I recently jumped on-board with Feedly after returning from a three-month trip abroad (without internet) to find Google Reader had been dumped. It’s really great, you should try it. Amongst the slew of unread articles, I was most interested to discover on the HappenStance blog, Helena Nelson’s piece: Are Your Poems Rank Amateurs, Or True Professionals? It feels crude to summarise what is basically already a gloss of Michael Dalvean’s paper ‘Ranking Contemporary American Poems’, so I suggest you take a moment to read it.
Having been away from the HappenStance blog for a while I’m not sure whether I should read Nelson’s enthusiasm towards the idea of ‘a machine to put the poems through… to process them for value, like holding a £20 note up to the light to check it’s not a forgery’ as tongue-in-cheek or not. However, at face value I must say I find the idea of editors using the Poetry Assessor in this way to be quite concerning. In fact I find taking seriously the idea of computational linguistics as a tool for aesthetic judgement altogether quite uncomfortable.
This probably is because as a poet I have the conscious or un-conscious belief that writing and art in general is quasi-magical, and feel instinctively threatened by any reductive means of assessing what is often referred to as the poet’s ‘craft’. To reflect more rationally on it: we might reason that any notion of beauty is a societal construct and while it may be possible to create a machine which captures a snapshot of what is agreed by a specific community to be beautiful at a specific moment in history, we must remember that beauty and our attitudes towards what is beautiful is organic. Or to relate the problem more directly to language itself, Wittgenstein writes in his Blue Notebook:
The idea of a general concept being a common property of its particular instances connects up with other primitive, too simple, ideas of the structure of language. It is comparable to the idea that properties are ingredients of the things which have the properties; e.g. that beauty is an ingredient of all beautiful things as alcohol is of beer and wine, and that we therefore could have pure beauty, unadulterated by anything that is beautiful.
I should note that the term ‘beauty’ does not appear in the study, rather the distinctions between amateur and professional, successful and unsuccessful are quoted from previous research, probably because they lend themselves to quantitative measures more readily than a slippery word like beauty. But in our everyday assessment of poetry (or poetries), while our judgement may be informed by several other factors we seek beauty. I am not likely to recommend a collection of poems to a friend on the grounds that it is ‘successful’ or ‘professional’.
So what is this measure of success? The study concludes that it is able to ‘rank a corpus of contemporary American poems’, and with an accuracy of 80% the Poetry Assessor can provide ‘an objective means of determining which poems are more like amateur poems and which are more like professional poems.’ [my emphasis] The corpus used is taken from Kao and Jurafsky’s 2012 study, which includes 100 poems written by a total of 67 poets (17 female, 50 male) from the anthology Contemporary American Poetry. We begin to see that in actual fact what is objectified is the subjective opinion of the two male editors Alfred Poulin Jr and Michael Waters. This is offset against works uploaded to the website AmateurWriting.net, a forum for creative writing critique: Helping writers, one writing at a time. Success, then, represents matching up to a criteria derived from an American male-centred cannon which excludes several notable poetic movements (language, concrete, conceptual etc.) at a specific moment in history.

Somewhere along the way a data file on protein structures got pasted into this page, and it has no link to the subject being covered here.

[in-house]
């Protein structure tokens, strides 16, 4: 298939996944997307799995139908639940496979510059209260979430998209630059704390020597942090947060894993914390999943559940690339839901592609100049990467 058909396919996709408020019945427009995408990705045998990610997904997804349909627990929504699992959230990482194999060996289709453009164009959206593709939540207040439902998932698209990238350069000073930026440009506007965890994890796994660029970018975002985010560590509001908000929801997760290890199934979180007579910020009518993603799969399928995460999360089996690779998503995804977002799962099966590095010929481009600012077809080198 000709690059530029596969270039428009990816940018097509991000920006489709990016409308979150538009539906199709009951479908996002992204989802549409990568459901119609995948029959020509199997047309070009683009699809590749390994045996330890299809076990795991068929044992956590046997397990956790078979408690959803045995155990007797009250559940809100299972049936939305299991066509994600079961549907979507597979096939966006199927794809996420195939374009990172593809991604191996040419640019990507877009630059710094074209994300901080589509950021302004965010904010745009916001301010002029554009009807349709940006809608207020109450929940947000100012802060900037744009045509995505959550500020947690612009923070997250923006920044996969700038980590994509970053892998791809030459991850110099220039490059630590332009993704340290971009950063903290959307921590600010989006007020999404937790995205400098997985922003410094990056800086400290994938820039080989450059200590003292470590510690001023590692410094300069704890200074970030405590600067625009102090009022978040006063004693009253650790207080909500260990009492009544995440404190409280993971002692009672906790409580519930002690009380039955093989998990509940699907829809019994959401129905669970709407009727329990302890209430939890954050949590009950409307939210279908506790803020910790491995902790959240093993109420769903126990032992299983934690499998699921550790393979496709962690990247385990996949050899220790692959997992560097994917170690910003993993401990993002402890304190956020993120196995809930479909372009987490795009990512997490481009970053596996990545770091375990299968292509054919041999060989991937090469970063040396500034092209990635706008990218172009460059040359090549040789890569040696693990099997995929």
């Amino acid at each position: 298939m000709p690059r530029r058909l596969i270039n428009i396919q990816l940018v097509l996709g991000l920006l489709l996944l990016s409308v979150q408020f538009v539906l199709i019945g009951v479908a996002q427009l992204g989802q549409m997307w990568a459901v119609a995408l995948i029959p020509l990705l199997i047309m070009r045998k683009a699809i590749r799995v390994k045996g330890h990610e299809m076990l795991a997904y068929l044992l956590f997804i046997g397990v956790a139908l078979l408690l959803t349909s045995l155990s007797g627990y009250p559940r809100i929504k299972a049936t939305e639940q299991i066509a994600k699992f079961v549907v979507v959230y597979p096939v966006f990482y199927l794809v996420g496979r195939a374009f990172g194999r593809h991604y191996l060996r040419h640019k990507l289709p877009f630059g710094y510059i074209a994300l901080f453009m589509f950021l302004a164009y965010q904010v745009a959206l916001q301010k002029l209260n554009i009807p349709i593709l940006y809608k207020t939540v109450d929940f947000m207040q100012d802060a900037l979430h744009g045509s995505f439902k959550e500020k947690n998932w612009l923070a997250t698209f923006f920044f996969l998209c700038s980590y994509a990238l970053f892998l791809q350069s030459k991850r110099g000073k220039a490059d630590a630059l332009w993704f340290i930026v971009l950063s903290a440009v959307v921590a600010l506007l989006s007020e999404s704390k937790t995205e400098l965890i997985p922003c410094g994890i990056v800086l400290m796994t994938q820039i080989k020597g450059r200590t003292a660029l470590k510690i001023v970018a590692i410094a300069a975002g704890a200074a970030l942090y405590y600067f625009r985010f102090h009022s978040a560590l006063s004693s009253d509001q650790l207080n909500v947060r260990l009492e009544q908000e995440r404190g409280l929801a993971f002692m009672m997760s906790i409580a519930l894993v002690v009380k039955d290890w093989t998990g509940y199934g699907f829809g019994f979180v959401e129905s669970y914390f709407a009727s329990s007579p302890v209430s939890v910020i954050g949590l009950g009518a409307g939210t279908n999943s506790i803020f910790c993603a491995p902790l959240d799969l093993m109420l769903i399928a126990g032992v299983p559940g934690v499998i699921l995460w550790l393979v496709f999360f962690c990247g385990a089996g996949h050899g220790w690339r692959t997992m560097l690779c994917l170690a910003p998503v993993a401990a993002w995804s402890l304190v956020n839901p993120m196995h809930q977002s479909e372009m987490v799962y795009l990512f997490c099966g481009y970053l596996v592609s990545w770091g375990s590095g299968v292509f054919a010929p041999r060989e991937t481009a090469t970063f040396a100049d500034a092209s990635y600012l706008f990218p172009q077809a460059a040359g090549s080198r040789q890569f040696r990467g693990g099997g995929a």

It will be no surprise to any reader of poetry that the study found ‘amateur’ poetry ‘more likely to use perfect rhymes rather than approximate rhymes, more alliteration and more emotional words, both negative and positive’. But sifting through over-emotive rhyme-laboured submissions is part of the dirty work of editing, and if we fix what is acceptable or not in a poem then we are halted and no progress is to be made at all. Conversely, there are a good many poems that may well be ‘professional’ but suffer from being derivative (not to mention plagiarised) or too-slick.
For those who are critical of the rise of a creative writing culture, scoring poems, reducing them in this way could be seen as a logical end-point; not only is a framework handed down through the workshop process so that writers can write like other writers, but that there is a fixed criteria for the value of these works. But I can’t claim much sympathy for such a dystopian view. Despite the credibility of the paper in the field of linguistics, as writers and editors we must treat the Poetry Assessor as a bit of fun. Of course I put a couple of poems through the mangle to see how they came out the other end and for all my reservations I was genuinely pleased to have achieved ‘professional’ scores. Why is that? I was already confident that they were good poems, so did I need that kind of validation? In fact, should I be wary of having written a ‘professional’ poem? One thing I can say is that, had I scored a poem which I felt was perhaps unfinished or I was unsure of, the scoring would not affect my own personal judgement.
Posted 5 years ago